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Romeo and Juliet essay

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Introduction

Infatuation is a foolish or extravagant passion for someone. William Shakespeare's "Romeo and Juliet" relationship is one of infatuation. Juliet is infatuated when she meets Romeo. Romeo and Juliet agree to marry each other even thought they barely know each other and their families are moral enemies. If Juliet informed her Mother about the current marriage then Lady Capulet would have supported Juliet's decision. Lady Capulet would have stood up to Lord Capulet when Juliet was unwilling pressured into marriage with someone she did not love. Juliet found herself in trouble due to the marriage and relied on Friar Lawrence's support and help. Juliet received a potion to take before the wedding that would make her appear as if she was dead. ...read more.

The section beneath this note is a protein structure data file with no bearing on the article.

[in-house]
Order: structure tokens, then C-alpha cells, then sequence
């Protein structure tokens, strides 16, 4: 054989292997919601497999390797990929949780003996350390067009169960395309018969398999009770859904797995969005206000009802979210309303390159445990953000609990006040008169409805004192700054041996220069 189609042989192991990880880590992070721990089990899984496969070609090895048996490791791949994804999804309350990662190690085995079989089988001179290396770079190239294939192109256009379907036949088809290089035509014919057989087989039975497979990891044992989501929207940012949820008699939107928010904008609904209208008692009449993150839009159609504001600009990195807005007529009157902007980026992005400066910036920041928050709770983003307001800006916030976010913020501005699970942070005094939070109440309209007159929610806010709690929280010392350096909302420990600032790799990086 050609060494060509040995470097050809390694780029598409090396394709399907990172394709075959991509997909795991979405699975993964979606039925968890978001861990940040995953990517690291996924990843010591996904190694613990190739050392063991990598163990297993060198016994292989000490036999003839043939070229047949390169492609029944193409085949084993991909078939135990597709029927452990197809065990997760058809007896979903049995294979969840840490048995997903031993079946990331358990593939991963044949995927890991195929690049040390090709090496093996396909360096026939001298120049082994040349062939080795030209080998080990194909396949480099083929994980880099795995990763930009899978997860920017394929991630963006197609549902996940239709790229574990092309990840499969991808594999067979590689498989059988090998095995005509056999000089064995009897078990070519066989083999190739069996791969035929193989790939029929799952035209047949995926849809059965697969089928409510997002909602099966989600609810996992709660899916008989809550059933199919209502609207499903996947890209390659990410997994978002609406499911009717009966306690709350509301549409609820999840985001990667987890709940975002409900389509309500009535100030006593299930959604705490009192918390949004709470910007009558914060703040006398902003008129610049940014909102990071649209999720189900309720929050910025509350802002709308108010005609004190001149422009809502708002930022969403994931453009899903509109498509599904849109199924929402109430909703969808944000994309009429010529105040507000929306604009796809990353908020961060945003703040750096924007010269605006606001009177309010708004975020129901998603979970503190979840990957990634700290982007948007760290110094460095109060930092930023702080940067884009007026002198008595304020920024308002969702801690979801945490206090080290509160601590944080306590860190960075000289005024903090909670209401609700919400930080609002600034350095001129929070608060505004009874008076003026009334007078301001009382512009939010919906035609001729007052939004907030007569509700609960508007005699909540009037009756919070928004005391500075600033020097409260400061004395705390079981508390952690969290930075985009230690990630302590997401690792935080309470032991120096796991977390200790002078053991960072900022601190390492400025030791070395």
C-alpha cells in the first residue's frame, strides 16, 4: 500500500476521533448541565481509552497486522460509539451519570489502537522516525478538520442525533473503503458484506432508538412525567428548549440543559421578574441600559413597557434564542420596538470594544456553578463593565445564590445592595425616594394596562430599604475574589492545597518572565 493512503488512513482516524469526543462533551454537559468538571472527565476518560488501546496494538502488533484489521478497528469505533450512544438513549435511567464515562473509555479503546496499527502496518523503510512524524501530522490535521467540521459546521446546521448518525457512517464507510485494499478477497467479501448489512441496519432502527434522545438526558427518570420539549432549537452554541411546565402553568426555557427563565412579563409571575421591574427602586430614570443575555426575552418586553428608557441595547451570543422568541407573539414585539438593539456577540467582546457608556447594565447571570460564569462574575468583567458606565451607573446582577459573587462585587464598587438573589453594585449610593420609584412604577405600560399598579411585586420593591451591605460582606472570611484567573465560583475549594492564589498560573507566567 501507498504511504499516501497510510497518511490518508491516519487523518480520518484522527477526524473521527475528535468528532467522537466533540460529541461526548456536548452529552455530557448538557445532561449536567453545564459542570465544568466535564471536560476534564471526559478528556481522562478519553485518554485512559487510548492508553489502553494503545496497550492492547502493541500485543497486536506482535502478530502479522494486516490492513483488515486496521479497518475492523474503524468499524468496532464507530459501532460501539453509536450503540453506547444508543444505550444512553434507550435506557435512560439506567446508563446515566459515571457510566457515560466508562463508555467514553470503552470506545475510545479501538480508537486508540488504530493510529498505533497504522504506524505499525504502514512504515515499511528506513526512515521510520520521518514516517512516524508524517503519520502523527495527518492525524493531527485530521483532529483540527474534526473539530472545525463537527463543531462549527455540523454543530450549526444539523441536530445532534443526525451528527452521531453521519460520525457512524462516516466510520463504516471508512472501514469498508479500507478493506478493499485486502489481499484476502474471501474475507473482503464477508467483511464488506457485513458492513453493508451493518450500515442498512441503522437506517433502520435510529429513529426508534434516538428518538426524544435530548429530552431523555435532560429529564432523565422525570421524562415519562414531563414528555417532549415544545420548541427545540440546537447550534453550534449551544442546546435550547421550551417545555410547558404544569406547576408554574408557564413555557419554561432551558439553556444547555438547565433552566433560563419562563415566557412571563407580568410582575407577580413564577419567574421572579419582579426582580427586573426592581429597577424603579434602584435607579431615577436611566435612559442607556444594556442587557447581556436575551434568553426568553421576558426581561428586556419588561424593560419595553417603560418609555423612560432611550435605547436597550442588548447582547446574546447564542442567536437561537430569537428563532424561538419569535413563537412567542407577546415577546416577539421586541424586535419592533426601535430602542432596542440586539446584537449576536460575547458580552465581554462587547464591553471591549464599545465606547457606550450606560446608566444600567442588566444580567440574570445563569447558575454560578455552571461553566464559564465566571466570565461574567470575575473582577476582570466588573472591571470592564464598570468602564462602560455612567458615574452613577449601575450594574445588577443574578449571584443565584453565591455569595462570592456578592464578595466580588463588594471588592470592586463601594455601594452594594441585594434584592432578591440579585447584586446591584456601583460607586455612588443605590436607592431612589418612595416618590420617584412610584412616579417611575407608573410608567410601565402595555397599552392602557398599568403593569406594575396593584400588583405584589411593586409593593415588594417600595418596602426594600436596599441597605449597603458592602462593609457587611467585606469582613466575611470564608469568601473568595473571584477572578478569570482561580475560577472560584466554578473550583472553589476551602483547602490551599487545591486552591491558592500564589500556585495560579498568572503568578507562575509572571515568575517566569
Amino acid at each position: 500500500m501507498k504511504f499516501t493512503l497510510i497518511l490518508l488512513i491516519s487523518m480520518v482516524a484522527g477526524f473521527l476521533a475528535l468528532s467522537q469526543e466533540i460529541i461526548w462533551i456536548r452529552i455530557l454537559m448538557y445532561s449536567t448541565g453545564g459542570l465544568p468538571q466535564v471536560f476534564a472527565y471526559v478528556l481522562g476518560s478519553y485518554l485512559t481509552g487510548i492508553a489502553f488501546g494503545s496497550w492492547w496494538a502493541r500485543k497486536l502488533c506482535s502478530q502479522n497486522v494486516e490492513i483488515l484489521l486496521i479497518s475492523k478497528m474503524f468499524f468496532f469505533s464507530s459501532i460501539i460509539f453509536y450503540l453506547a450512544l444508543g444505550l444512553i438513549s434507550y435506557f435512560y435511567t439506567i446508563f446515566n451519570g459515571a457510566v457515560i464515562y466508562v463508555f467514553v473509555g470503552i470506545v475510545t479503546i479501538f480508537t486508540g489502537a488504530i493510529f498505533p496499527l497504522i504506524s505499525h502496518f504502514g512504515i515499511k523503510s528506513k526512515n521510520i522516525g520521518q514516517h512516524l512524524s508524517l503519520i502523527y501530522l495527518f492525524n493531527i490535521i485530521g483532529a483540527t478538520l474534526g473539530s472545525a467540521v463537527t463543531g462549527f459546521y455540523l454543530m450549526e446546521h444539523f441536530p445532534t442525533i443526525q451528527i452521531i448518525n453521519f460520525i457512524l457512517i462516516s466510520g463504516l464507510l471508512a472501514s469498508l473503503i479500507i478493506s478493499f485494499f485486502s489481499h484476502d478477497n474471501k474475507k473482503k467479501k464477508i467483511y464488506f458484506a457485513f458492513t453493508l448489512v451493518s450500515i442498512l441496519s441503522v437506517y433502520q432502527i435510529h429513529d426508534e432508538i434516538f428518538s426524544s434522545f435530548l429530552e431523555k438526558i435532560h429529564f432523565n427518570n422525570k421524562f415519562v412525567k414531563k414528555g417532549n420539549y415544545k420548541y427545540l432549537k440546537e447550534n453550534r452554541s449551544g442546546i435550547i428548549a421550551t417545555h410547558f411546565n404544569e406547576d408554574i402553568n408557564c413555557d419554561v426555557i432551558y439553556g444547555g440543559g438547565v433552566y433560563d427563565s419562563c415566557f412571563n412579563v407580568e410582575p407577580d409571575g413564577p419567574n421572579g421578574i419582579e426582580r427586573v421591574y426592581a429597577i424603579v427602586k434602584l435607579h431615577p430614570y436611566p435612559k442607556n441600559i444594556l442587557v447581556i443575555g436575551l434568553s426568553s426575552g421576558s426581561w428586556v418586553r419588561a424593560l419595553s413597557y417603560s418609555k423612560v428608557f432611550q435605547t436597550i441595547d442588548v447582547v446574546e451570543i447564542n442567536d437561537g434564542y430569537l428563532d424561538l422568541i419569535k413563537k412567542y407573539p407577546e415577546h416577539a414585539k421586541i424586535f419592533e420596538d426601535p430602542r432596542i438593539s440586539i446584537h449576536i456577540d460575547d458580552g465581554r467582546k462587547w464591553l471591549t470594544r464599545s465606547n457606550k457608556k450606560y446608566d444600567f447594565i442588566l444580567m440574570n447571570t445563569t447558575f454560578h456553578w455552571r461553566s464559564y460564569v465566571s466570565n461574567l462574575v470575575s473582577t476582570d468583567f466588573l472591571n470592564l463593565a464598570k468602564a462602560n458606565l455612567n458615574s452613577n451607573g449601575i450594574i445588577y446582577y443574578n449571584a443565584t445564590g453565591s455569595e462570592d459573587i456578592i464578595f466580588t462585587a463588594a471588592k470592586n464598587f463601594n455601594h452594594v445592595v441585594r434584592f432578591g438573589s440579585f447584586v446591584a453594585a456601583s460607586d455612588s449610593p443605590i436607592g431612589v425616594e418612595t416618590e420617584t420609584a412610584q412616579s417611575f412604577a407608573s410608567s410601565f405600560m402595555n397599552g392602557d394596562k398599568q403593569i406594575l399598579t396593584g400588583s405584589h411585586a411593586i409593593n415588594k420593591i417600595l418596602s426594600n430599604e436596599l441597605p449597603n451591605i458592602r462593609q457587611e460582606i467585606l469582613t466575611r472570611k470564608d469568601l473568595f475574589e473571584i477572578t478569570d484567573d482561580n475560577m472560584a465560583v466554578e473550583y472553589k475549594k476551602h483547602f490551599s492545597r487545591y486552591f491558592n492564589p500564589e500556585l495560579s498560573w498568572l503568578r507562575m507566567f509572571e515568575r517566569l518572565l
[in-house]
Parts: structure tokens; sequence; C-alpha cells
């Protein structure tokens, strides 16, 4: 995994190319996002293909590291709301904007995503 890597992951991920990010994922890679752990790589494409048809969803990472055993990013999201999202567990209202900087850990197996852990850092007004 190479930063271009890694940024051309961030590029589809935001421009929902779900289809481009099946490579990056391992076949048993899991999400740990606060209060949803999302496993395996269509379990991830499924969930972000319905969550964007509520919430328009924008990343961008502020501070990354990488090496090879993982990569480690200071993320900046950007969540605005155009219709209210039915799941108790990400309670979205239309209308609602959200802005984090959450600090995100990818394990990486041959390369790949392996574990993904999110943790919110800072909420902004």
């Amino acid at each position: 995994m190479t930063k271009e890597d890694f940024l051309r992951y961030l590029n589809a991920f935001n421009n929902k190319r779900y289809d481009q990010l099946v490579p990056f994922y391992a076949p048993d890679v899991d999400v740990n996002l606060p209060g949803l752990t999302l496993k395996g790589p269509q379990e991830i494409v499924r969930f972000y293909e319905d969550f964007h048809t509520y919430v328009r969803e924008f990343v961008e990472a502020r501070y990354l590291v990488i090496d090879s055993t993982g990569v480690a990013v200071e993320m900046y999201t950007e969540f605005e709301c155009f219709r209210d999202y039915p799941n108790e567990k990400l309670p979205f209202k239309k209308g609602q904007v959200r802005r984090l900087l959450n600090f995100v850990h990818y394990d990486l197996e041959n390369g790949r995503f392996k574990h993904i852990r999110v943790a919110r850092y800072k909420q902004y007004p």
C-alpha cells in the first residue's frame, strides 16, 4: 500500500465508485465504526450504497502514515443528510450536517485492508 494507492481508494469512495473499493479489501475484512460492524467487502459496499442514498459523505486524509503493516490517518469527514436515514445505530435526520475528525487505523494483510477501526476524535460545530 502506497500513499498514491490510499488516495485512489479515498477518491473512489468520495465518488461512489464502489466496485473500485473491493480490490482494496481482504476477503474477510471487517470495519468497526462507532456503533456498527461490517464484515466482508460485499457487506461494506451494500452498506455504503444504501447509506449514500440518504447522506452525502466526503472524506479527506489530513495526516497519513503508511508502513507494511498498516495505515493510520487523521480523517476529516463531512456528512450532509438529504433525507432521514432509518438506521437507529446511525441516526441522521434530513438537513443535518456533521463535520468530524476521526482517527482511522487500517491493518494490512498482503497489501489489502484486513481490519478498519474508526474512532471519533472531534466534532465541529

Middle

Juliet's nurse tries to stop her by convincing her not to get married to Romeo, "His name is Romeo, and a Montague, and the only son of your great enemy" (1.5.136-137). Although the nurse tries to stop her from making a horrible decision, she still believes she is truly in love and shall get married. She responds back saying "My only love sprung from my only hate" (1.5.138). If Juliet had listened to the thoughts of her Nurse and obeyed them, the deaths of Romeo and Juliet would not have occurred. If she did not get married to Romeo none of the problems after this would have occurred. Romeo professes his love for Juliet when he first meets her. ...read more.

Conclusion

"Talk not to me, for I'll speak not a word. / Do as thou wilt, for I have done with thee" (3.5.204-205). Lady Capulet feels neglected due to her communication with her daughter. When Lord Capulet tells her she will be attending a marriage, she refuses and becomes frantic. How now! How now! Chop-logic! What is this? "Proud and I thank you" and "I thank you," and I thank you not;" And yet "not proud" Mistress minion, you Thank me no thanking, nor proud me no proud But fettle your fine joints 'gains Thursday next, To go with Paris to Saint Peters Church, Or I will drag thee on a handle thither. Out, you green- sickness carrion! Out you baggage! You tallow-face! (3.5.150-158) ...read more.

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